I just took a walk outside on the rare lunchtime spent in the company of fresh air — well, as fresh as it gets in urban Manhattan, anyway — and I can report back, with almost no mean degree of inaccuracy, that this is going to be the summer of the Michael Jackson t-shirt.
I’m serious. For a while, I thought that Barack Obama was going to take the cake — I mean, the t-shirt stores and bridge-table vendors near Times Square have been selling BO t-shirts and baby tees since January, and back then no one was even wearing t-shirts — but things change, and the stakes are raised. After all, nobody expected the King of Pop to die.
And then I start wondering, where did we get this idea to wear our heroes on t-shirts in the first place? You didn’t find the Children of Israel wearing I Heart Moses t-shirts, and how many times did he save their lives? More than Michael Jackson did, for damn sure.
Recently, in Israel, a clothing manufacturer started selling baby t-shirts that bore Rabbi Akiva’s summary of the Torah, the words V’ahavta l’recha kimocha — literally, “love your neighbor like yourself” — written across the bosom. As much as Rabbi Akiva probably didn’t linger too long on the free-love double entendre of his core principle, it’s not a bad thing to go spreading to the rest of the universe. And, hey, it encourages various rereadings and reinterpretations…which is the essence of Torah commentary in the first place, right?
When I started working at MJL, there was a dress code. I suppose most day jobs have one. But, being as though I’d spent the past three years doing single days at law offices and anywhere that needed something typed, I wasn’t used to having to do something that didn’t require my one tie and single pair of fancy pants.
I learned pretty quickly, however, that the MJL dress code didn’t cover much — basically, it was no t-shirts with writing on it. It sounded pretty simple at first (I mean, the last thing that fosters a productive work environment is an ALOHA FROM MAUI shirt, or one of those ITHACA IS GORGES joke t-shirts that nobody really understands but everyone spends hours looking at, trying to figure out) but I soon came to have a different understanding of the rule. Wearing a word on your chest, whether it’s “Sexy” or “Rock Star” or “I Voted for Fred Thompson,” it’s making a statement. It’s limiting you. Even if the word is as simple as “hope,” it’s still setting a direction for your day. And the beauty of us as human beings is, our days can go anywhere.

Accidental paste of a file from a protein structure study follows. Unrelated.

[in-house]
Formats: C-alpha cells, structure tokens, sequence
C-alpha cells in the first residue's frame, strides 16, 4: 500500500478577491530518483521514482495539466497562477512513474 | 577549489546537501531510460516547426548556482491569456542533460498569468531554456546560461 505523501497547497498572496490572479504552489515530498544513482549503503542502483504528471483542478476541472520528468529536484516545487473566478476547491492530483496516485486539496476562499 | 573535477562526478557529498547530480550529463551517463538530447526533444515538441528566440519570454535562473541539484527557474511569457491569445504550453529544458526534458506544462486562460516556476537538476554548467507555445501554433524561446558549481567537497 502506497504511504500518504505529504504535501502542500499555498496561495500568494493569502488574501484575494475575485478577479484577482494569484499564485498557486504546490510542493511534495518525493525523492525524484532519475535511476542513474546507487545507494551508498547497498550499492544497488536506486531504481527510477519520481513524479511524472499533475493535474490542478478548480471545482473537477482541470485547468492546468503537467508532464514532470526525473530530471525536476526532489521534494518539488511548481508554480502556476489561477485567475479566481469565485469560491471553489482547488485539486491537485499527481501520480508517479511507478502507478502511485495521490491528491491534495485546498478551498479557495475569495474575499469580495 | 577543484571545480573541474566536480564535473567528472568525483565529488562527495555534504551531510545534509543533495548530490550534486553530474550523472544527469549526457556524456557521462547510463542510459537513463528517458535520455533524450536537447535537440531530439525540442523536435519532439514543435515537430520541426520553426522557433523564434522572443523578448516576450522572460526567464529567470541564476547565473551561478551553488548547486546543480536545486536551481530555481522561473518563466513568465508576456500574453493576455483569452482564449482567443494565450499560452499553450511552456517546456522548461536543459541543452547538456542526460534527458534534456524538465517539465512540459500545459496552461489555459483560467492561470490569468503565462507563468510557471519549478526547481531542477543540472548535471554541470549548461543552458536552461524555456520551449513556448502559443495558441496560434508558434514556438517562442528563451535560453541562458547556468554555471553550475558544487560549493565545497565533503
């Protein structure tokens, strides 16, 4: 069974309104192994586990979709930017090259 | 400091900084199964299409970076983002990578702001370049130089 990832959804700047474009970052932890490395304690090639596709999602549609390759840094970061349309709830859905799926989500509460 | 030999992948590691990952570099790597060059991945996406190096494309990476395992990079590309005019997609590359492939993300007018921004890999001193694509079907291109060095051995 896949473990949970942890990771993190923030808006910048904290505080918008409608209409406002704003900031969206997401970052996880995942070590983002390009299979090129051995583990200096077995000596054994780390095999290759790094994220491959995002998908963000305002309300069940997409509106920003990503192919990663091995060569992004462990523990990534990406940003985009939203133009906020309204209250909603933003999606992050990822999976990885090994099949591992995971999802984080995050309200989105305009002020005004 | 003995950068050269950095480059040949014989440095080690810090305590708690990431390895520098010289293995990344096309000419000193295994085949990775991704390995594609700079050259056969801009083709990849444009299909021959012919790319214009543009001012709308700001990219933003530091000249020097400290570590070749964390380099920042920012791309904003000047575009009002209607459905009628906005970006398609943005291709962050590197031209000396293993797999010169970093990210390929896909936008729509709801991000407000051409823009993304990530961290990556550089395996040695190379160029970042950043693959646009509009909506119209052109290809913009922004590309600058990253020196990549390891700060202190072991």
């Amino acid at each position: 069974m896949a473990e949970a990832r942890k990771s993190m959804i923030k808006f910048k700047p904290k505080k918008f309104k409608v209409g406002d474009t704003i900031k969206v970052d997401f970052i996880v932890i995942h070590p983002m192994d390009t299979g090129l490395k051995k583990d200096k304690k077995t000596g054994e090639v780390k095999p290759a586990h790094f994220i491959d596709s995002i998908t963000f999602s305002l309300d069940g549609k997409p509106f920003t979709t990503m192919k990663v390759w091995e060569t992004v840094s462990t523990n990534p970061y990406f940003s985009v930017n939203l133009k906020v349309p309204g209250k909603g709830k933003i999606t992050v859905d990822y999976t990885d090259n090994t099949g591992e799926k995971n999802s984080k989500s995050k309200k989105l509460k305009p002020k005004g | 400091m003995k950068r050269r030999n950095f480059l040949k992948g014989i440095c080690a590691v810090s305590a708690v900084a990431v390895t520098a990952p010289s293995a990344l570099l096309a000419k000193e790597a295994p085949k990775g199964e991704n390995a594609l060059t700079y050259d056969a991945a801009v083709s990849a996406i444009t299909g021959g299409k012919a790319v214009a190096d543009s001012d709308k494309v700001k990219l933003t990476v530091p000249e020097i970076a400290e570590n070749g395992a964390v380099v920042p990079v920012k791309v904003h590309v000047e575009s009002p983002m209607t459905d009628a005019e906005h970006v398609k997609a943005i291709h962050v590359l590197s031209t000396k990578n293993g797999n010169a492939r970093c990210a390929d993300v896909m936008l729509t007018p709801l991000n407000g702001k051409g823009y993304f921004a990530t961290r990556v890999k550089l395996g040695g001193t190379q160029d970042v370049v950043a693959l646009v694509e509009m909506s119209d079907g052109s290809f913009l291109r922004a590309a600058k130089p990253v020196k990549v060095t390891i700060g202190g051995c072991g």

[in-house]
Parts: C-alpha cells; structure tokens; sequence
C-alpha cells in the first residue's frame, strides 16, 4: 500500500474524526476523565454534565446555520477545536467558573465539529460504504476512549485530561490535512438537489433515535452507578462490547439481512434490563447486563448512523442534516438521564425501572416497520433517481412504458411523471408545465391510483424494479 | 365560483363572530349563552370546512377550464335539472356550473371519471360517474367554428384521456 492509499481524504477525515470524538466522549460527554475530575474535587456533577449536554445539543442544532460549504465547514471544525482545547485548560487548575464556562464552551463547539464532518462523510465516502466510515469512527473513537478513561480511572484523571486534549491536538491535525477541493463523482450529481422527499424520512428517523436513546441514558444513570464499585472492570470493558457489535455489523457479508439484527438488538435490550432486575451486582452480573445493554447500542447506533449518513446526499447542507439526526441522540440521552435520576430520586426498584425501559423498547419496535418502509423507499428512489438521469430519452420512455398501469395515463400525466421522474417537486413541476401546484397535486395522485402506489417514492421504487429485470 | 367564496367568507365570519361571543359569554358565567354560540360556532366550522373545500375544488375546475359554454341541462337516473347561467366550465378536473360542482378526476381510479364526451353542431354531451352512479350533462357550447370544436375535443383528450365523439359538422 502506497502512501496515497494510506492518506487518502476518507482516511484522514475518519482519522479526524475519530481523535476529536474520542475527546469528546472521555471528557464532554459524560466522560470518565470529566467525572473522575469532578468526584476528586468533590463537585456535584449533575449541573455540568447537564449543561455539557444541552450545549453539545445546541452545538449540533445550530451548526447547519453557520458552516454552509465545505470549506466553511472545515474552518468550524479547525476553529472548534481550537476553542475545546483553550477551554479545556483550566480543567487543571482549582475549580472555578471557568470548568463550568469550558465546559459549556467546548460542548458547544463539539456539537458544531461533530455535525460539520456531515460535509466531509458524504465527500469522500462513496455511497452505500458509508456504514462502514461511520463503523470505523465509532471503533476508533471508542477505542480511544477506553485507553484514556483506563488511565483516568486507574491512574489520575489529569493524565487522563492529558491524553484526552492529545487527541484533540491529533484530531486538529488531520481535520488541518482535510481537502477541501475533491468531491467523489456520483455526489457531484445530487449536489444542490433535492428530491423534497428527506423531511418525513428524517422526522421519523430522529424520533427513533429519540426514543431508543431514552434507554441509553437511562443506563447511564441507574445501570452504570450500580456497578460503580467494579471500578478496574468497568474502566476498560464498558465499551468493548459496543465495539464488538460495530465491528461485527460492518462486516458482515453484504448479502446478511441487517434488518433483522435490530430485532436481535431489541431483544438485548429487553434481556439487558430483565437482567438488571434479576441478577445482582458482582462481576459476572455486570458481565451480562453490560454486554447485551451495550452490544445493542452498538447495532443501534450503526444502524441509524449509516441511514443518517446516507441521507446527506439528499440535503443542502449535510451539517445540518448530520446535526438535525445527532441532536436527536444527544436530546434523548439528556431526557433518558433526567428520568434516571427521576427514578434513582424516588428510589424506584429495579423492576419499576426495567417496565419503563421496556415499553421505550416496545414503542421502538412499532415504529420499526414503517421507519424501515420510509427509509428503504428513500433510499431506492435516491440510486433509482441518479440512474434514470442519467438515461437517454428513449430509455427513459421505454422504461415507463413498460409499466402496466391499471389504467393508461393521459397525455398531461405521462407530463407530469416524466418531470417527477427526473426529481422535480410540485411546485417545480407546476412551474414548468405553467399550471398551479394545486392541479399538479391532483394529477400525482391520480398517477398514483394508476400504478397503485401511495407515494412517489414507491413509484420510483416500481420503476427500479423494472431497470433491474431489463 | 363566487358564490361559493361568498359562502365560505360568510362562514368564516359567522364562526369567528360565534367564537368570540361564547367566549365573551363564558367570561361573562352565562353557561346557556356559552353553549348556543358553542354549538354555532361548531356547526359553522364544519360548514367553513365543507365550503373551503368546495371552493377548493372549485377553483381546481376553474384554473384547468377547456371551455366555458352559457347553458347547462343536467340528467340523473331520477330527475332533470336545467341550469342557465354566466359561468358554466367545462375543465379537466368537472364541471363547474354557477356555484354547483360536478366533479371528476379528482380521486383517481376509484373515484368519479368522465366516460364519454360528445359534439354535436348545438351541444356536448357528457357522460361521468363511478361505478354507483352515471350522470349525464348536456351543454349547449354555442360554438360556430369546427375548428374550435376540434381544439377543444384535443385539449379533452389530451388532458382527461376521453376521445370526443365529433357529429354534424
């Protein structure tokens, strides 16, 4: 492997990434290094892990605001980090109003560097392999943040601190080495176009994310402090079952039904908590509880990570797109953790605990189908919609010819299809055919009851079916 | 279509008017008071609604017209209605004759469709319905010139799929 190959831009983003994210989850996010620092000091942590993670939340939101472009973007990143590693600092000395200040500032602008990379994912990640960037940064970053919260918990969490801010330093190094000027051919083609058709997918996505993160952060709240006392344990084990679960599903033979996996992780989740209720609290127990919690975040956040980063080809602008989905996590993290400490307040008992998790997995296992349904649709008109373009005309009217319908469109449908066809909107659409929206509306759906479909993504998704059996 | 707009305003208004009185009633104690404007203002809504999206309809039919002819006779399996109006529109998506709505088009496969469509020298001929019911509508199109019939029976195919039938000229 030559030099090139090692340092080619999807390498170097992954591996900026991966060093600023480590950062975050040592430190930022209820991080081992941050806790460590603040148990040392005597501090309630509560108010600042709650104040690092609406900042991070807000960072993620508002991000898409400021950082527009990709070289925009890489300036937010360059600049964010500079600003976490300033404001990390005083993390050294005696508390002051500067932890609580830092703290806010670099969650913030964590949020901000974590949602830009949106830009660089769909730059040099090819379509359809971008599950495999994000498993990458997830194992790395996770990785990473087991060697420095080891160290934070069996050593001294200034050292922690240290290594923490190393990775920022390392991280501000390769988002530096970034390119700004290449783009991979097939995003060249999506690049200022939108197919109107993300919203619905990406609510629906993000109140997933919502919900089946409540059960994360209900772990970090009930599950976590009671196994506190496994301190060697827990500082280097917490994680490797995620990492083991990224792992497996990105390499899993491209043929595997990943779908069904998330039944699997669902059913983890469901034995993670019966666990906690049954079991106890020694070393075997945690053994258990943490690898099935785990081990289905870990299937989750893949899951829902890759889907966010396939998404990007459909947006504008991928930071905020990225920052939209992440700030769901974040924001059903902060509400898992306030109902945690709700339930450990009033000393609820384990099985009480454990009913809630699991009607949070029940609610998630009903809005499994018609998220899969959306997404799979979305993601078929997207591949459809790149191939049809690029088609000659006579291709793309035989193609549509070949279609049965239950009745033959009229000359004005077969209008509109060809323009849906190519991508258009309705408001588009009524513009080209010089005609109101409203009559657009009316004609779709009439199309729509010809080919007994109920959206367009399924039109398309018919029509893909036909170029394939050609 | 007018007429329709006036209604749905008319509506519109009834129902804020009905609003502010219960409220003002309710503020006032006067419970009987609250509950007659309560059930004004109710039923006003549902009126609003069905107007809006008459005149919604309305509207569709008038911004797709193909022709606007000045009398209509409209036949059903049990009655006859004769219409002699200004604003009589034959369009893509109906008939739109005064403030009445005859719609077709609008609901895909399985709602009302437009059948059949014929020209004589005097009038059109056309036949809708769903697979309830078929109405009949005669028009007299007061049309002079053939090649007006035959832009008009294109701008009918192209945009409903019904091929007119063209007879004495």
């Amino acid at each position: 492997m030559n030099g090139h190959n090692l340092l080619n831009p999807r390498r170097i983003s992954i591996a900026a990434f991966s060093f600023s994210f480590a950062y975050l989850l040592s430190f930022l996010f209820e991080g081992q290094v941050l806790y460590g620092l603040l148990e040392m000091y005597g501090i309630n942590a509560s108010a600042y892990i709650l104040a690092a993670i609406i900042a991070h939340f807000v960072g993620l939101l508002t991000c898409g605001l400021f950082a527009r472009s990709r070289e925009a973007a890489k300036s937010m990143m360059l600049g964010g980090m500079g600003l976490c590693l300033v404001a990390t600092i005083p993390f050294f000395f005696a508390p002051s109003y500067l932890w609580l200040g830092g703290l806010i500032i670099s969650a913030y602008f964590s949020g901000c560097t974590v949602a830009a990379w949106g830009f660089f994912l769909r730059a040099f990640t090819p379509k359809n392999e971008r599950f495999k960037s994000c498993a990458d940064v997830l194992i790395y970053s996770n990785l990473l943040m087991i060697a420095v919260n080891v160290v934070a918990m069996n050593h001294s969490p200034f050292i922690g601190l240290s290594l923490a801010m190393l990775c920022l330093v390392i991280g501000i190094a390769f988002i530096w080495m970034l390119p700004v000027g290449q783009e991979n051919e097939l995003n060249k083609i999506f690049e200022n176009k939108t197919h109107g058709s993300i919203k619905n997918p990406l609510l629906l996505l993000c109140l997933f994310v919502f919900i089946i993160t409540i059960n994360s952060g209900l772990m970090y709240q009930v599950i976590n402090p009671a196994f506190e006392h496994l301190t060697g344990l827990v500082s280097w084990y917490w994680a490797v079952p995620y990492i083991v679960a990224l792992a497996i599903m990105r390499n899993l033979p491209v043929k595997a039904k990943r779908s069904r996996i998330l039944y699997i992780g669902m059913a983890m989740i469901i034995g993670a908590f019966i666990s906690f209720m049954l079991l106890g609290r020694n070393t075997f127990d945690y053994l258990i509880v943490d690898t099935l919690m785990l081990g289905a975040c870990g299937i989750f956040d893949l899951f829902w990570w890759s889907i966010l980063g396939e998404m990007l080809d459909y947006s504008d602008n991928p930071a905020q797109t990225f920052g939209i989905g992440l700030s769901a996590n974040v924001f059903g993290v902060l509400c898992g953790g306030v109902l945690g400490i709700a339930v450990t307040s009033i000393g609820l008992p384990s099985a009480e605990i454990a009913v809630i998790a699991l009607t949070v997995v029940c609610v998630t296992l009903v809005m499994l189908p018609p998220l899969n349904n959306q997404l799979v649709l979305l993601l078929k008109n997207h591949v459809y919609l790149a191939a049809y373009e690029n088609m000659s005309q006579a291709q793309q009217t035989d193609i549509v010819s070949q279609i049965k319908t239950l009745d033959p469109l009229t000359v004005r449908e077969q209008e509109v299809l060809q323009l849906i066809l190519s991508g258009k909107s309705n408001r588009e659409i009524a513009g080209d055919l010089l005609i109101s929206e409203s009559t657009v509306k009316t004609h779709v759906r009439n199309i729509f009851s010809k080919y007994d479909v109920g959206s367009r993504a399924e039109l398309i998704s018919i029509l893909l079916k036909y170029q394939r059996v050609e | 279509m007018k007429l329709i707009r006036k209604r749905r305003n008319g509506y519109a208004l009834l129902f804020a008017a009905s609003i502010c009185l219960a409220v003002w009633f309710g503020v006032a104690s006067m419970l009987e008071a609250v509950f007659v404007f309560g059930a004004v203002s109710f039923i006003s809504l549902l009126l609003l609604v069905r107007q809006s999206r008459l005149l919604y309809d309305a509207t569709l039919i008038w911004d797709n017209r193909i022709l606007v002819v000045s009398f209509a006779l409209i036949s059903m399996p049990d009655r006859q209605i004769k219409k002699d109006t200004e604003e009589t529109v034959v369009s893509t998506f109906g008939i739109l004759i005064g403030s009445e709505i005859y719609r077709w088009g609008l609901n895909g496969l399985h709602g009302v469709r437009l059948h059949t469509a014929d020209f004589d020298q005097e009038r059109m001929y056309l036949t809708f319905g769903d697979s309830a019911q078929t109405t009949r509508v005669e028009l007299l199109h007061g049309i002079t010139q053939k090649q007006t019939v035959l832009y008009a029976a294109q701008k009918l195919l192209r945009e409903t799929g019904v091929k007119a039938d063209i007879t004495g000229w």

In DC Comics, there’s one superhero, Power Girl, whose uniform, in place of a Superman “S” or a Batman bat logo, has — to put it delicately — a lack of fabric. For years, it was never mentioned. Then, in a recent issue of Justice Society of America, it was called attention to rather vividly (and, at first, rather indecorously). At the end of the issue, however, there was a blazing monologue that caught me off guard: “Superman can wake up every morning, put on that big ‘S,’ and he knows exactly what his job is,” she said (I’m paraphrasing). “Batman can wear a bat and strike fear into people’s hearts or whatever. But I don’t know what my mission in the world is, yet. I’m not ready to limit myself to one thing. So I have to keep searching.”
Which is the biggest reason (though certainly not the only one) that I’m not going to wear a “V’ahavta l’recha kimocha” t-shirt. But even if there’s nothing across my chest except for a blank shirt and a couple buttons, you’ll know exactly what I mean.
Pronunced: TORE-uh, Origin: Hebrew, the Five Books of Moses.